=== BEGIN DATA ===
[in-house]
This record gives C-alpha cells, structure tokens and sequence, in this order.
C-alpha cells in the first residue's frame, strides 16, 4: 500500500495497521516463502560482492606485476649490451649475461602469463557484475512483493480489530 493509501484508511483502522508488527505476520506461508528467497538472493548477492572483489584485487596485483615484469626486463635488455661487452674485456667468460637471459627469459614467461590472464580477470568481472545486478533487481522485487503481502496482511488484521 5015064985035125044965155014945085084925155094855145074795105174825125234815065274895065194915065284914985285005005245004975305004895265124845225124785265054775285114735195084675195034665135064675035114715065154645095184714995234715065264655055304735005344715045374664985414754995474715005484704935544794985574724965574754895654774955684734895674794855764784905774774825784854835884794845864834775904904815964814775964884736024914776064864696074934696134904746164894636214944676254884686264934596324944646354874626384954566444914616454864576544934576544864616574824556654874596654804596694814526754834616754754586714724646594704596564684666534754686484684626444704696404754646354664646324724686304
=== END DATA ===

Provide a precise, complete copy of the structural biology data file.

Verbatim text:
[in-house]
This record gives C-alpha cells, structure tokens and sequence, in this order.
C-alpha cells in the first residue's frame, strides 16, 4: 500500500495497521516463502560482492606485476649490451649475461602469463557484475512483493480489530 493509501484508511483502522508488527505476520506461508528467497538472493548477492572483489584485487596485483615484469626486463635488455661487452674485456667468460637471459627469459614467461590472464580477470568481472545486478533487481522485487503481502496482511488484521 5015064985035125044965155014945085084925155094855145074795105174825125234815065274895065194915065284914985285005005245004975305004895265124845225124785265054775285114735195084675195034665135064675035114715065154645095184714995234715065264655055304735005344715045374664985414754995474715005484704935544794985574724965574754895654774955684734895674794855764784905774774825784854835884794845864834775904904815964814775964884736024914776064864696074934696134904746164894636214944676254884686264934596324944646354874626384954566444914616454864576544934576544864616574824556654874596654804596694814526754834616754754586714724646594704596564684666534754686484684626444704696404754646354664646324724686304